High temperature attenuates the gravitropism of inflorescence stems by inducing SHOOT GRAVITROPISM 5 alternative splicing in Arabidopsis
- Kim, Joo-Young; Ryu, Jae Yong; Baek, Kon; Park, Chung-Mo
- Issue Date
- New Phytologist, Vol.209 No.1, pp.265-279
- alternative splicing; Arabidopsis thaliana; high temperature; shoot gravitropism; SHOOT GRAVITROPISM 5 (SGR5); thermotolerance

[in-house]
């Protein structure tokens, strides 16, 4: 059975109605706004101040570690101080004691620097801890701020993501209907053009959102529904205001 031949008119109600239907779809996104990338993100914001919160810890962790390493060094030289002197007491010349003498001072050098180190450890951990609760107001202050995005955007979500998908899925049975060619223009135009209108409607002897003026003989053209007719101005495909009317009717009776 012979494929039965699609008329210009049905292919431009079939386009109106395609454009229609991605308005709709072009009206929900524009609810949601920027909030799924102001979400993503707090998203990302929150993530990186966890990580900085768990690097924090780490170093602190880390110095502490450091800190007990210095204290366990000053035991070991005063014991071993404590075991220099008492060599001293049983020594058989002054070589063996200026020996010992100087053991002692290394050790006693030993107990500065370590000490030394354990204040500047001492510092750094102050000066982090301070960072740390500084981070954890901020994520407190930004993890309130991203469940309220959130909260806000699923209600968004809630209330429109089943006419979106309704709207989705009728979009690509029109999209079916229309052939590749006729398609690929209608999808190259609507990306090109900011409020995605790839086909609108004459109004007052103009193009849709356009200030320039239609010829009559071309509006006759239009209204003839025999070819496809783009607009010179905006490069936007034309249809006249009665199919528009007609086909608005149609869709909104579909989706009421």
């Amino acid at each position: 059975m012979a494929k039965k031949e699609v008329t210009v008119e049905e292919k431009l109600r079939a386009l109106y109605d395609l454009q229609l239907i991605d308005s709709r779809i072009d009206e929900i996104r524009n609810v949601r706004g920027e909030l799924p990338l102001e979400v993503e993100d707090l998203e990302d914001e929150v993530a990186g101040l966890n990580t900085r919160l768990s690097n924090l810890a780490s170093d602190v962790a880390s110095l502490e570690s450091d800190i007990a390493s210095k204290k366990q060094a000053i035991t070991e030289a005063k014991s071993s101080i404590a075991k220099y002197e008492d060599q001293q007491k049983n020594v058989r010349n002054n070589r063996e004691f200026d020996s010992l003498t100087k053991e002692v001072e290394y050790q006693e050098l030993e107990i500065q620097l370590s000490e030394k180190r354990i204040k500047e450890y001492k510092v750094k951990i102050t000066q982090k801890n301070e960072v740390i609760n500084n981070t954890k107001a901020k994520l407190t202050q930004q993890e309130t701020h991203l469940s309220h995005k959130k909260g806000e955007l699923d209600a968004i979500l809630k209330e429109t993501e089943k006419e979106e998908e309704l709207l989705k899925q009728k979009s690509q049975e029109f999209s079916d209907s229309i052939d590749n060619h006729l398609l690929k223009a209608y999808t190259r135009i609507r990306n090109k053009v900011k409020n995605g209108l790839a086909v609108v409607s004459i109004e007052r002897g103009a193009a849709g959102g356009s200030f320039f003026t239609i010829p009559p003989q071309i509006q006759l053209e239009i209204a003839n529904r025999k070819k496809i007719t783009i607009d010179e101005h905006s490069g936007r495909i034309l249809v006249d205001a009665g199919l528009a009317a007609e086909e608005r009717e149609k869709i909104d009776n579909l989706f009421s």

- In higher plants, gravitropism proceeds through three sequential steps in the responding organs: perception of gravity signals, signal transduction and asymmetric cell elongation. Light and temperature also influence the gravitropic orientation of plant organs. A series of Arabidopsis shoot gravitropism (sgr) mutants has been shown to exhibit disturbed shoot gravitropism. SGR5 is functionally distinct from other SGR members in that it mediates the early events of gravitropic responses in inflorescence stems. Here, we demonstrated that SGR5 alternative splicing produces two protein variants (SGR5 alpha and SGR5 beta) in modulating the gravitropic response of inflorescence stems at high temperatures. SGR5 beta inhibits SGR5 alpha function by forming non-DNA-binding heterodimers. Transgenic plants overexpressing SGR5 beta (35S:SGR5 beta) exhibit reduced gravitropic growth of inflorescence stems, as observed in the SGR5-deficient sgr5-5 mutant. Interestingly, SGR5 alternative splicing is accelerated at high temperatures, resulting in the high-level accumulation of SGR5 beta transcripts. When plants were exposed to high temperatures, whereas gravitropic curvature was reduced in Col-0 inflorescence stems, it was uninfluenced in the inflorescence stems of 35S:SGR5 beta transgenic plants and sgr5-5 mutant. We propose that the thermoresponsive alternative splicing of SGR5 provides an adaptation strategy by which plants protect the shoots from hot air under high temperature stress in natural habitats.
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